500,000 overweight children 'at risk of liver disease'
Some 500,000 children in England may be at risk of developing life-threatening liver disease because they are overweight, a health adviser has said.
Professor Martin Lombard, England's National Clinical Director for Liver Disease, says the four to 14-year-olds could develop "fatty liver disease".
Too much fat in liver cells stops the liver from working properly, increasing the risk of heart attack and stroke.
It can also lead to diabetes and cirrhosis of the liver later in life.
Cirrhosis - scarring of the liver - is commonly associated with alcohol abuse, but it can also be caused by obesity.
Professor Lombard bases his projections on figures from the National Child Measurement Programme.
He warns that up to 60,000 10 year olds "could be at risk" of having excessive fat in the liver while they are children, leading to serious health problems when they get older.
When looking at a broader age range, children aged four to 14, the figures are even more stark, with Professor Lombard estimating that 500,000 are potentially at risk.
While the rate of increase in childhood obesity seems to be flattening out, the total number of overweight children is still very high.
Government figures for child obesity in England in the school year 2009/10 showed that nearly a fifth of children in reception class (aged four) were obese or overweight.
Among Year 6 children (10 to 11-year-olds) the figure was one in three.
Professor Lombard warns that "non-alcoholic fatty liver disease" could be a silent killer among this generation of children.
"The unfortunate problem with liver disease is you don't get any symptoms at all until it's at an advanced stage. So you get cirrhosis and then you have complications that arise from that cirrhosis which can be very serious.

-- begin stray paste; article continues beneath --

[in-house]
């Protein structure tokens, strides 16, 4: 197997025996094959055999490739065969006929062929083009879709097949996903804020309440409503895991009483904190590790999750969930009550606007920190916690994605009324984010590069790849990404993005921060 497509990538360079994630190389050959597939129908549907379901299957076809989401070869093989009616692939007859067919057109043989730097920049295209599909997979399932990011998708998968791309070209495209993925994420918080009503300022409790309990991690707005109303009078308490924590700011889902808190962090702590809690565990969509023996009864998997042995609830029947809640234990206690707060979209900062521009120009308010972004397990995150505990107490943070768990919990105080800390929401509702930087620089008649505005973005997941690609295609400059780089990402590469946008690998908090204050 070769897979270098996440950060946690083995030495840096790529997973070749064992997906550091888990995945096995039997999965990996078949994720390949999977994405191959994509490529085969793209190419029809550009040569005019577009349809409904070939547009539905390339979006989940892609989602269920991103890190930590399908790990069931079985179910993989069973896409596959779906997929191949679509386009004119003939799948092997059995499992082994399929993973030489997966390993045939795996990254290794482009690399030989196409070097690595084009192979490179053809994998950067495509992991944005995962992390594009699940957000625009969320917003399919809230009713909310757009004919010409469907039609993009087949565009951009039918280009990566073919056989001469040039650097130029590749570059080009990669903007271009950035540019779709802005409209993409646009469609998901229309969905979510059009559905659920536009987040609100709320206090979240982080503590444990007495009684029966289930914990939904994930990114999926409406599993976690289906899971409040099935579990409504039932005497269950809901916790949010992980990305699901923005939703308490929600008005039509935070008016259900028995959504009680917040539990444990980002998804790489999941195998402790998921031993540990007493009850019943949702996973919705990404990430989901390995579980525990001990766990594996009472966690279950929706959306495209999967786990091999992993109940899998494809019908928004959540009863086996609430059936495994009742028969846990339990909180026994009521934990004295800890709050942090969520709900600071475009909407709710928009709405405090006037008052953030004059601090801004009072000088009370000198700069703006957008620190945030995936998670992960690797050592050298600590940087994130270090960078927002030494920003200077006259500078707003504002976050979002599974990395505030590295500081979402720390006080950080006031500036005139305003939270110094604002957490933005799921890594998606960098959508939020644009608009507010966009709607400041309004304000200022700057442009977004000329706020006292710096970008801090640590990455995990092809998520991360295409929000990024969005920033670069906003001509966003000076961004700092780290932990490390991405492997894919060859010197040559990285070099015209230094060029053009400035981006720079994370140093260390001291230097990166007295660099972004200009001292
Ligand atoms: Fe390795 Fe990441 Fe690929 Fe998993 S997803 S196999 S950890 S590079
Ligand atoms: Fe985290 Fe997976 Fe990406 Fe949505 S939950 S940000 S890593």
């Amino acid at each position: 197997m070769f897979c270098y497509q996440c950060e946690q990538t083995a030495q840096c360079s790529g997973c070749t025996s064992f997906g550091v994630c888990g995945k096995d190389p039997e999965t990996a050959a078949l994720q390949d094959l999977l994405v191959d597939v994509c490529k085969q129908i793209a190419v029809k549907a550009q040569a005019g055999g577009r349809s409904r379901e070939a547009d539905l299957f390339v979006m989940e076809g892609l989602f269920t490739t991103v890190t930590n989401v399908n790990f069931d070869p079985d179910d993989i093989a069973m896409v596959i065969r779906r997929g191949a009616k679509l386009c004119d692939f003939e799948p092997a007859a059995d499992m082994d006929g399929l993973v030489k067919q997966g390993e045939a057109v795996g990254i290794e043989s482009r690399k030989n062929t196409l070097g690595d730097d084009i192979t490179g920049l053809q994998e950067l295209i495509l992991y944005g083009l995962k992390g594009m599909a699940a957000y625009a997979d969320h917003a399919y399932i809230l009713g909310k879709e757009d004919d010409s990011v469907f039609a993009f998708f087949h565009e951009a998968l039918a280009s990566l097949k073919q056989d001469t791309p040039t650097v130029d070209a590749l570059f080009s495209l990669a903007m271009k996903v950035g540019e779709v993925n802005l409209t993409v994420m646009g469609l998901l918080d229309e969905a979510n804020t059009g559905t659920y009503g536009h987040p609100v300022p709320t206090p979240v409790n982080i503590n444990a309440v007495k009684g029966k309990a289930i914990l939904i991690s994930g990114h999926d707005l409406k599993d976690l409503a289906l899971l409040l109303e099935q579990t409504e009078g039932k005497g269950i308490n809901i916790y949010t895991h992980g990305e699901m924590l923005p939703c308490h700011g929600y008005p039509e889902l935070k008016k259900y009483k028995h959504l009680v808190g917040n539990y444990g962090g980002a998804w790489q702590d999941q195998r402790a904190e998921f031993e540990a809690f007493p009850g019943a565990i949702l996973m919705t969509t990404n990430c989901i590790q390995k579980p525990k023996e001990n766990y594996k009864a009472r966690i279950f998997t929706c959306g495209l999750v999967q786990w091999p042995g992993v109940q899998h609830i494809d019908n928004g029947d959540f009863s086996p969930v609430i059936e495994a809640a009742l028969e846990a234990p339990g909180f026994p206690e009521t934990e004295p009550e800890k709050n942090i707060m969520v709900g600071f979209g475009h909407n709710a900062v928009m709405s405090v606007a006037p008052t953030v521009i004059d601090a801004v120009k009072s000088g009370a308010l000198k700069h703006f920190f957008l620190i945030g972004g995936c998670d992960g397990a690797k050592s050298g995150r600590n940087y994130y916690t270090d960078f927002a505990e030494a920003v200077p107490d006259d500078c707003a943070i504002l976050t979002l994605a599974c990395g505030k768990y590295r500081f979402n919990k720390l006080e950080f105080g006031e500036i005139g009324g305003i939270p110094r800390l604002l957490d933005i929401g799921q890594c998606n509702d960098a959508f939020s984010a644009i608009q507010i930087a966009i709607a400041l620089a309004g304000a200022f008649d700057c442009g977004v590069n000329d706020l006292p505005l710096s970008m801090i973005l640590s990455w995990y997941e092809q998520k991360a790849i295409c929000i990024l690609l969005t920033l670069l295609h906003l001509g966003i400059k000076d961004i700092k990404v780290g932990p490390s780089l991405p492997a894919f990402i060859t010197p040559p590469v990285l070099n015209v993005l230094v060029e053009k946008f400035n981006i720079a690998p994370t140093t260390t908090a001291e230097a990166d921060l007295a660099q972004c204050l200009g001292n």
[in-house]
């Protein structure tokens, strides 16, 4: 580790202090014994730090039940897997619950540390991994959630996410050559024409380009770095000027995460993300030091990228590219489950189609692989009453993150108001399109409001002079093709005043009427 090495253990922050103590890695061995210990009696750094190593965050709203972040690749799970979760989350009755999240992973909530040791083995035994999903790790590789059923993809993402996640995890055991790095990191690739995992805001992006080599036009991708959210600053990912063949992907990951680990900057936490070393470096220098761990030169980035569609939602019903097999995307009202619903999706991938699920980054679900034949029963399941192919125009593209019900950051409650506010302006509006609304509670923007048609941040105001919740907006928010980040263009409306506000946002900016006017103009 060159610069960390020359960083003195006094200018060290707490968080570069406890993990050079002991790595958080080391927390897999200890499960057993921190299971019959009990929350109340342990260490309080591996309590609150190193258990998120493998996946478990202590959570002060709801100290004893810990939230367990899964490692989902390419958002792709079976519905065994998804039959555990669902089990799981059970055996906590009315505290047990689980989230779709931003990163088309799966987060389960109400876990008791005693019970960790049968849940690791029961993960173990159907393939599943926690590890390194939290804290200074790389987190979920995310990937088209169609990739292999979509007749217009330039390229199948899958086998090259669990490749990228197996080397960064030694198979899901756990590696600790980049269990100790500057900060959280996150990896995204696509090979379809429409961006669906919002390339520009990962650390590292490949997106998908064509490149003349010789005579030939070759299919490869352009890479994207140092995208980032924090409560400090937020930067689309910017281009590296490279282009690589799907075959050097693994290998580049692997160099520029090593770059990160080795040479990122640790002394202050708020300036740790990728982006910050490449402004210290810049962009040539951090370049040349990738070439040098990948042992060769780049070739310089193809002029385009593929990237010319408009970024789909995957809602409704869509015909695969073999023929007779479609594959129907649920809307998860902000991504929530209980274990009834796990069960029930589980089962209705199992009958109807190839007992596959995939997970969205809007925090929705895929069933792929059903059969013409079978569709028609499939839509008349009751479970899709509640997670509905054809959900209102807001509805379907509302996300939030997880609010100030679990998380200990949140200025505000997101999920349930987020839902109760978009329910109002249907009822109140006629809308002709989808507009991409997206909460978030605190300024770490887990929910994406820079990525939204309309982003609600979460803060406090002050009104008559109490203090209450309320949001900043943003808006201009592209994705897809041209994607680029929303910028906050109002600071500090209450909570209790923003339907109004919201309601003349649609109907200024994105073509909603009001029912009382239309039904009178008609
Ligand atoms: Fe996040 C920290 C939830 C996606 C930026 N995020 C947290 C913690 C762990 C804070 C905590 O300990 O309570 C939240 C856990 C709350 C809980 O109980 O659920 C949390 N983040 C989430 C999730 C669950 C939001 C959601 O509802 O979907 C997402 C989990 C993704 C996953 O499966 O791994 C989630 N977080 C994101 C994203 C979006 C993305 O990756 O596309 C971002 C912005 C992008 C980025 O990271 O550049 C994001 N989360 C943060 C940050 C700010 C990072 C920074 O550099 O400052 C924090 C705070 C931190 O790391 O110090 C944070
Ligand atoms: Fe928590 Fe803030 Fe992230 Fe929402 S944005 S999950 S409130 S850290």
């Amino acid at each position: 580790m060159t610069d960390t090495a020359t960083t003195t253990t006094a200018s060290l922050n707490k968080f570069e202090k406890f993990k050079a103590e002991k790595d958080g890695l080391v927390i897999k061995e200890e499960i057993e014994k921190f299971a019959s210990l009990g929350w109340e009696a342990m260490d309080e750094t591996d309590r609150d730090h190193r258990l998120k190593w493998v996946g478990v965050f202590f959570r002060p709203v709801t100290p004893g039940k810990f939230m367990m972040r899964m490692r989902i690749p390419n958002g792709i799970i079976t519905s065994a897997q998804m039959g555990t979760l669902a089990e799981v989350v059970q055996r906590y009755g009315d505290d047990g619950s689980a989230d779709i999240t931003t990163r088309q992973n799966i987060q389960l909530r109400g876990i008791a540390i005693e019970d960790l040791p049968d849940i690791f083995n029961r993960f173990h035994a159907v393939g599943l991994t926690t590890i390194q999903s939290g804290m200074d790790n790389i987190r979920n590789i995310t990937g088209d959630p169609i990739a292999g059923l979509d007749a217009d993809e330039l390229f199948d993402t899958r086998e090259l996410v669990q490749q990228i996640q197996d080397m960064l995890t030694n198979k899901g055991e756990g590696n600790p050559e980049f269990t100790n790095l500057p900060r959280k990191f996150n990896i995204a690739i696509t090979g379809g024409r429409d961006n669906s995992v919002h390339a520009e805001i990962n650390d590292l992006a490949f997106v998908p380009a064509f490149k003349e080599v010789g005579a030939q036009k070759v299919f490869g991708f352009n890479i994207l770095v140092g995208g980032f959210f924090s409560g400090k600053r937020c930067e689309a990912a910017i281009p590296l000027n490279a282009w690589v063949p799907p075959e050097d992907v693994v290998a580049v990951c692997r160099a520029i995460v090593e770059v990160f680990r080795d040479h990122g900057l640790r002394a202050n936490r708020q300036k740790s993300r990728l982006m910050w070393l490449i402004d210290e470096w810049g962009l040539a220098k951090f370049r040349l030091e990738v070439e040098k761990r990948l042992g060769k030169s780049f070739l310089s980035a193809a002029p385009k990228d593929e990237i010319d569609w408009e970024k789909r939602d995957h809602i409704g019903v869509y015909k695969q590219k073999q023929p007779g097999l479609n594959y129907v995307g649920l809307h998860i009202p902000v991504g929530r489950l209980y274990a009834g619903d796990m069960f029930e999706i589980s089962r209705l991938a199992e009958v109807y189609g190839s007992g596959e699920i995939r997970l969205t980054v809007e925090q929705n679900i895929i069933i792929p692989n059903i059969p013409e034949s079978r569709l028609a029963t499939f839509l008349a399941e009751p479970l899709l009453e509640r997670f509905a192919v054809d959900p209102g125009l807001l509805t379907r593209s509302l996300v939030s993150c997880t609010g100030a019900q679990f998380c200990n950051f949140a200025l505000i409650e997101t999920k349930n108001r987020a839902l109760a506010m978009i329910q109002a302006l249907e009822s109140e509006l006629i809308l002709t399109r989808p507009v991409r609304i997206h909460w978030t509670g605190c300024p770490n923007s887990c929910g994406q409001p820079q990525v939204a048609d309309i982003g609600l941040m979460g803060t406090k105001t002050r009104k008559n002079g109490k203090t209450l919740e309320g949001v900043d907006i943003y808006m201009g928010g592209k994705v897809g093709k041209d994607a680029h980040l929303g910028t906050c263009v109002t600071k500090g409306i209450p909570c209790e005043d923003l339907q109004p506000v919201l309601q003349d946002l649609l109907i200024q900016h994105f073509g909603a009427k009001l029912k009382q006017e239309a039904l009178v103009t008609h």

"So it's not until that late stage that you get any symptoms at all.
"Parents should be concerned about children who are overweight as they will be at risk of developing fatty liver.
"If they don't become more active and lose the weight as they go on, then they become overweight adults and have a range of other risk factors as well."
Sarah Matthews, spokesperson of the British Liver Trust, said: "Children's livers are being cultivated for disease by a poor diet and lack of exercise.
"Even though alcohol is regarded as the key cause of liver disease in the UK, weight-related liver damage is set to become a huge public health problem where, if the projections hold true, obesity could overtake alcohol as the biggest single driver of cirrhosis in the future.
"Too much alcohol and fatty foods, coupled with a lack of symptoms, means that liver disease is becoming difficult to ignore and is already costing the NHS millions each year.
"The number of people affected by liver disease and the health costs are set to soar, particularly with the growing number of young people who are overweight and obese."
Tam Fry, from the National Obesity Forum, said concern about obesity had to focus more on its internal consequences.
"One of the real terrible things about this particular condition [liver disease] - and other conditions which are internal - is that you can see obesity from the outside but you can't see it from the inside," she said.
"What you have to understand is that the fat that you're ingesting not only clogs around the arteries and the organs but also infiltrates them as well. And that is the killer."